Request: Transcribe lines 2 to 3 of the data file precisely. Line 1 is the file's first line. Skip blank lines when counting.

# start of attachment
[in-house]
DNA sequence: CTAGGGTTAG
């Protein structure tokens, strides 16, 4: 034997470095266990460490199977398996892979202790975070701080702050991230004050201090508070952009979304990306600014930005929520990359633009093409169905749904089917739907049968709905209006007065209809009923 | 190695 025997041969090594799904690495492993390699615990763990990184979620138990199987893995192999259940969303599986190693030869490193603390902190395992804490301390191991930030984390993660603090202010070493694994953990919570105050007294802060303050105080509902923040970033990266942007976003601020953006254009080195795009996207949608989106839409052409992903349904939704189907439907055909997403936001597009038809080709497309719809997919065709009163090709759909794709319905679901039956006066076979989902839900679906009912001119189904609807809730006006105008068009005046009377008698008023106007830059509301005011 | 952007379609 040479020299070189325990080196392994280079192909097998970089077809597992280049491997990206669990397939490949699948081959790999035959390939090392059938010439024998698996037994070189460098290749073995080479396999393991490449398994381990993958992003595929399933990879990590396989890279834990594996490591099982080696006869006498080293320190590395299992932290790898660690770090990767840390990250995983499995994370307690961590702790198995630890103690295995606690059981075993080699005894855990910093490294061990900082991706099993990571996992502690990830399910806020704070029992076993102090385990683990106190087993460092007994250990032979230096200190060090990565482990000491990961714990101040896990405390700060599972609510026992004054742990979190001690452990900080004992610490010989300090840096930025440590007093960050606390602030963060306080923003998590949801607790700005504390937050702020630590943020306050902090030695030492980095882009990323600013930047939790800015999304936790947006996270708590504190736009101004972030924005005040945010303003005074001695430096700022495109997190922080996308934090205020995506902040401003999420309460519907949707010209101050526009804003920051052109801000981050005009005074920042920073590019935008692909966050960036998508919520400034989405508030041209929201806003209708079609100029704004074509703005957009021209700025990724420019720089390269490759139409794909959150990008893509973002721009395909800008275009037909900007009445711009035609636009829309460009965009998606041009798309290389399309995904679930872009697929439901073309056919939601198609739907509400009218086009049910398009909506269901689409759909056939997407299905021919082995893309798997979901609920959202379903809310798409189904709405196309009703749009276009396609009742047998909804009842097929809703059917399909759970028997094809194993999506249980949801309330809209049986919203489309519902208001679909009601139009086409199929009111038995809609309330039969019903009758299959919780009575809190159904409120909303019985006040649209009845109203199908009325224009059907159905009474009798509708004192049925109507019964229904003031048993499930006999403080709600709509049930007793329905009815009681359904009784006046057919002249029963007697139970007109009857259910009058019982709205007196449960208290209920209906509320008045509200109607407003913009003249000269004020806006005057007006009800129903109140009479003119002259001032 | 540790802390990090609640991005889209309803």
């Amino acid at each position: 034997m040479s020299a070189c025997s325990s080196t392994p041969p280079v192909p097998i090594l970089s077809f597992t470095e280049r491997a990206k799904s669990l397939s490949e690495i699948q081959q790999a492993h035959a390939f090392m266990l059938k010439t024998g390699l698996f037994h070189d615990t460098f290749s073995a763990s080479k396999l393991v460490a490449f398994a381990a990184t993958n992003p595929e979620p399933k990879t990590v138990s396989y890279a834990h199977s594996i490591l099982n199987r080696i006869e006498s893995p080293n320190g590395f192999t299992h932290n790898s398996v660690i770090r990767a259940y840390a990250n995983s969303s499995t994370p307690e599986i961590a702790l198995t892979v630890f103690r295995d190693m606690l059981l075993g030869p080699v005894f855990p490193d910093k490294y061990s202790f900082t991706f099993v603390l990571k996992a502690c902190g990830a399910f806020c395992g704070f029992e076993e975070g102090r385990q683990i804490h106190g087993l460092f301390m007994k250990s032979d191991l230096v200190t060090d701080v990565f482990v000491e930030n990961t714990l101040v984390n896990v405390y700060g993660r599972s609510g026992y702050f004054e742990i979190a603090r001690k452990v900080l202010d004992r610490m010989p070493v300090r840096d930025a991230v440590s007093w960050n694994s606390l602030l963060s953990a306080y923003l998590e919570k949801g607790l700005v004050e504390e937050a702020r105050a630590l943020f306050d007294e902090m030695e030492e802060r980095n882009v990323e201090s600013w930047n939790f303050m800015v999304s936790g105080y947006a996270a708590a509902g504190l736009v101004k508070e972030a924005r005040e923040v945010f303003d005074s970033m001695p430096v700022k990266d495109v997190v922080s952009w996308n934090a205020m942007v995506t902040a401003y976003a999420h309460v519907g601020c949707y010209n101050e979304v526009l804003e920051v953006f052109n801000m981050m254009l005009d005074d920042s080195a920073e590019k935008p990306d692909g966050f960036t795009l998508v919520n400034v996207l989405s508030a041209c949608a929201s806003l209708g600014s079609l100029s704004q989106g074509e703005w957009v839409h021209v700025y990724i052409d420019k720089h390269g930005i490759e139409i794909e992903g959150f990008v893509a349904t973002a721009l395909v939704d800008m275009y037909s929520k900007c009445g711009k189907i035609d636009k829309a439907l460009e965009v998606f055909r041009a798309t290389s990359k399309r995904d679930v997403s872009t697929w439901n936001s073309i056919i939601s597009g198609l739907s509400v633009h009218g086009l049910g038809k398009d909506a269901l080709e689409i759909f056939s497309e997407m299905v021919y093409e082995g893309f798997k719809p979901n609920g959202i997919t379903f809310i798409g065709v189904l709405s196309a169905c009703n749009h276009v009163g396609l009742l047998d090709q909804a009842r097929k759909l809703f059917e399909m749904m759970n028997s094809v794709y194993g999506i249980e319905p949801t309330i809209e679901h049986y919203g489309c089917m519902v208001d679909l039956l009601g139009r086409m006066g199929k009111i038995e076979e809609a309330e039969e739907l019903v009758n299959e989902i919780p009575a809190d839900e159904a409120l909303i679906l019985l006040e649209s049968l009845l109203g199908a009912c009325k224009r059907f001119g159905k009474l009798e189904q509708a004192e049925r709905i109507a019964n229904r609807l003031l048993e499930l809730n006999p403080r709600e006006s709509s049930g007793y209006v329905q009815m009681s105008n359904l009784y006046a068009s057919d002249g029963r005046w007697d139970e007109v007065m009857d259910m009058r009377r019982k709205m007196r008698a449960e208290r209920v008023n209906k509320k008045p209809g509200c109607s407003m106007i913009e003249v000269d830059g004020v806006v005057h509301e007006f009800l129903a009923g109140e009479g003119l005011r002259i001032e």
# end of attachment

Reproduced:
DNA sequence: CTAGGGTTAG
């Protein structure tokens, strides 16, 4: 034997470095266990460490199977398996892979202790975070701080702050991230004050201090508070952009979304990306600014930005929520990359633009093409169905749904089917739907049968709905209006007065209809009923 | 190695 025997041969090594799904690495492993390699615990763990990184979620138990199987893995192999259940969303599986190693030869490193603390902190395992804490301390191991930030984390993660603090202010070493694994953990919570105050007294802060303050105080509902923040970033990266942007976003601020953006254009080195795009996207949608989106839409052409992903349904939704189907439907055909997403936001597009038809080709497309719809997919065709009163090709759909794709319905679901039956006066076979989902839900679906009912001119189904609807809730006006105008068009005046009377008698008023106007830059509301005011 | 952007379609 040479020299070189325990080196392994280079192909097998970089077809597992280049491997990206669990397939490949699948081959790999035959390939090392059938010439024998698996037994070189460098290749073995080479396999393991490449398994381990993958992003595929399933990879990590396989890279834990594996490591099982080696006869006498080293320190590395299992932290790898660690770090990767840390990250995983499995994370307690961590702790198995630890103690295995606690059981075993080699005894855990910093490294061990900082991706099993990571996992502690990830399910806020704070029992076993102090385990683990106190087993460092007994250990032979230096200190060090990565482990000491990961714990101040896990405390700060599972609510026992004054742990979190001690452990900080004992610490010989300090840096930025440590007093960050606390602030963060306080923003998590949801607790700005504390937050702020630590943020306050902090030695030492980095882009990323600013930047939790800015999304936790947006996270708590504190736009101004972030924005005040945010303003005074001695430096700022495109997190922080996308934090205020995506902040401003999420309460519907949707010209101050526009804003920051052109801000981050005009005074920042920073590019935008692909966050960036998508919520400034989405508030041209929201806003209708079609100029704004074509703005957009021209700025990724420019720089390269490759139409794909959150990008893509973002721009395909800008275009037909900007009445711009035609636009829309460009965009998606041009798309290389399309995904679930872009697929439901073309056919939601198609739907509400009218086009049910398009909506269901689409759909056939997407299905021919082995893309798997979901609920959202379903809310798409189904709405196309009703749009276009396609009742047998909804009842097929809703059917399909759970028997094809194993999506249980949801309330809209049986919203489309519902208001679909009601139009086409199929009111038995809609309330039969019903009758299959919780009575809190159904409120909303019985006040649209009845109203199908009325224009059907159905009474009798509708004192049925109507019964229904003031048993499930006999403080709600709509049930007793329905009815009681359904009784006046057919002249029963007697139970007109009857259910009058019982709205007196449960208290209920209906509320008045509200109607407003913009003249000269004020806006005057007006009800129903109140009479003119002259001032 | 540790802390990090609640991005889209309803």